PROFILE

Ralph Jacobson

Global Retail Industry Analytics Marketing Executive, IBM

Ralph Jacobson is the Global Consumer Products Industry Marketing Executive for IBM. He is responsible for marketing IBM Consumer Products Industry Solutions to clients in areas including business strategy, operations and the consumer experience.

Ralph has worked in the CP and retail industries for more than thirty years. For more than a decade, Ralph has consulted to more than one-hundred clients around the globe, from Shanghai to Saudi Arabia.

Originally Ralph began his professional career at the largest supermarket company in Chicago, where he worked in store operations and marketing for seventeen years. He is married with two sons and resides north of Los Angeles, California.

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  • Posted on: 09/29/2016

    Can Snapchat Spectacles avoid the missteps of Google Glass?

    We still have quite a ways to go to see widespread adoption of wearables ... especially for the eyes. I think people are still not seeing a need for this on an ongoing basis in their lives today. I do see potential adoption in the near future (2 years or so) when convenience, fashion and desire align to drive the product category's success.
  • Posted on: 09/23/2016

    Will retailers be treated to a record-setting Halloween?

    While traditional candy shopping continues to grow slowly for this holiday, more adult activities also drive sales. The key is to leverage external data for "holidays" like this. Local events, social chatter, hot news items (candidate costumes) and even weather drive business for adults ... and kids. The ability to derive insights for the data sources is beyond the typical human merchant's analytical skills. There are some new tools to get this job done effectively now, and some innovative retailers are seeing huge gains in demand forecasting accuracy for exactly this type of holiday event.
  • Posted on: 09/23/2016

    Are smartphones changing how Americans shop from home?

    I think the transformation has already happened based upon the most recent studies. Will mobile at-home shopping adoption continue to increase? Yes. In both developed and under-developed regions of the world, shoppers are going mobile-only very rapidly. In under-developed regions, shoppers have virtually skipped the PC stage. Tablets have not penetrated shopping to the degree mobile has.
  • Posted on: 09/22/2016

    What happens when managers unintentionally demotivate employees?

    As a supermarket store manager in the '80s, I can say these are actually spot-on and super applicable yesterday and today. The issue is that these challenges continue to exist. Only individual store managers who take their "Shadow of the Leader" management style seriously will eliminate these issues ... one store manager at a time. Senior leadership can only enable via training, however, practical application is completely up to the individual.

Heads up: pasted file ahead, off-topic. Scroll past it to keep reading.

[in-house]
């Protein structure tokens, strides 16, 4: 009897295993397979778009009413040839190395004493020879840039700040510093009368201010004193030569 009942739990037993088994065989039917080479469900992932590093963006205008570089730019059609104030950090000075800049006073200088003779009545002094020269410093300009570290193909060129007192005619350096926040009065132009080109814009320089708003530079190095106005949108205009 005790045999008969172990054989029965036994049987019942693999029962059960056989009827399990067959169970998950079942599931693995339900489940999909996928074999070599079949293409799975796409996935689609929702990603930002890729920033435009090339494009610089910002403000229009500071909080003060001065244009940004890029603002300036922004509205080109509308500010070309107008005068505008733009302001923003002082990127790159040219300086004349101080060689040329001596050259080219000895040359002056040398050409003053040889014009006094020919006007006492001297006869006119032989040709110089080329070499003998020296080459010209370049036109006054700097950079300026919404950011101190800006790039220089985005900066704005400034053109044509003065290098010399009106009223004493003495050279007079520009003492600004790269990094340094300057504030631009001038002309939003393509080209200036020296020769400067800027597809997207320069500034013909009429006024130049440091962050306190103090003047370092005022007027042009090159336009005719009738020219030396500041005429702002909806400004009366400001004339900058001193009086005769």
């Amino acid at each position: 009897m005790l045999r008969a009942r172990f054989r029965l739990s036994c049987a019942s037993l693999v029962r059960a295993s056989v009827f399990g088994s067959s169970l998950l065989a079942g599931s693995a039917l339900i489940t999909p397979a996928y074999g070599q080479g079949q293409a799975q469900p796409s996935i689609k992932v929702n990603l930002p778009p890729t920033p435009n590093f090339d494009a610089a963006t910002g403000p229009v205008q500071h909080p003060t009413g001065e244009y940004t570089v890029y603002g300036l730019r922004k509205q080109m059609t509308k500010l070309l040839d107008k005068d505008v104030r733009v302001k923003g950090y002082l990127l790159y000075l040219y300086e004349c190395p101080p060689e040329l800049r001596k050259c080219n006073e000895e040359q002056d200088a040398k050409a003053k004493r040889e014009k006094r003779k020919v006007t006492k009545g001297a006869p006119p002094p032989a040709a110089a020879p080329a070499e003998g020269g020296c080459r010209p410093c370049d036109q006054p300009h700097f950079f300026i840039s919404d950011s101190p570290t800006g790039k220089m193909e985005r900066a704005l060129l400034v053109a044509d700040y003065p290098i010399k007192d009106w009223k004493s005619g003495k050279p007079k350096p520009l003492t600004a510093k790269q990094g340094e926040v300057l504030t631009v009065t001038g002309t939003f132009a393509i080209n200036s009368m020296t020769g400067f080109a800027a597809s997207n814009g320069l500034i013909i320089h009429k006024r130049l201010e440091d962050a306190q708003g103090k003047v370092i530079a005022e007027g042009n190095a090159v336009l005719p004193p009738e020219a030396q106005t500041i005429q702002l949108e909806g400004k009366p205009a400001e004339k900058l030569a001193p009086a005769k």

• Posted on: 09/21/2016

    Is consumer demand really that unpredictable?

    Of course, retailers have an inherent disadvantage of forecasting consumer demand versus other industries. Hospitality, airlines, etc. all have consumers who make reservations, so anticipated incoming demand can be very accurately determined. The trouble is, retail shoppers typically don't make reservations to go to a grocery store. One of the keys to leveraging that same kind of accuracy in retail is to ingest as much historical information about consumer demand as possible. The more data that is captured and analyzed, the better that new technologies can utilize machine learning to create "hyper-local" demand forecasts for retailers down to the individual store and individual SKU.Are many retailers using this capability? No, not yet. However, this capability does exist and it leverages unprecedented types of data from external sources including social chatter, news, local events (sports, etc.), weather, etc. and how all of these sources affect each other. The forecasting accuracy has shown significant improvements with real retailers as we speak.
  • Posted on: 09/19/2016

    Are you ready for Generation Z?

    I think we must look at the diversity of Millennials, and even boomers to realize that all Gen Z people are not alike. There will be massive shifts in lifestyles ... more experiential, for instance, than product-driven. However, that doesn't mean there aren't huge brand/product opportunities with Gen Z.
  • Posted on: 09/19/2016

    Is digital defining the shopping experience?

    Not all retailers have struggled to respond to this trend. Stores that are jumping on the digital shopping experience opportunity are gaining influence at earlier stages of the shopper journey. There are some great tools that retailers can take advantage of to leverage digital influence in the shoppers' eyes.One capability that innovative retailers are implementing is customer experience analytics. This enables marketers and customer experience professionals to quickly understand, analyze and take action on data-backed insights to improve sales, shopper engagement and conversion rates.Each application will have its own metrics and these metrics will drive the budgeting process more effectively. By 2018, Gartner believes 70 percent of eCommerce will move from B2C and B2B models to models that focus on the individual customer experience.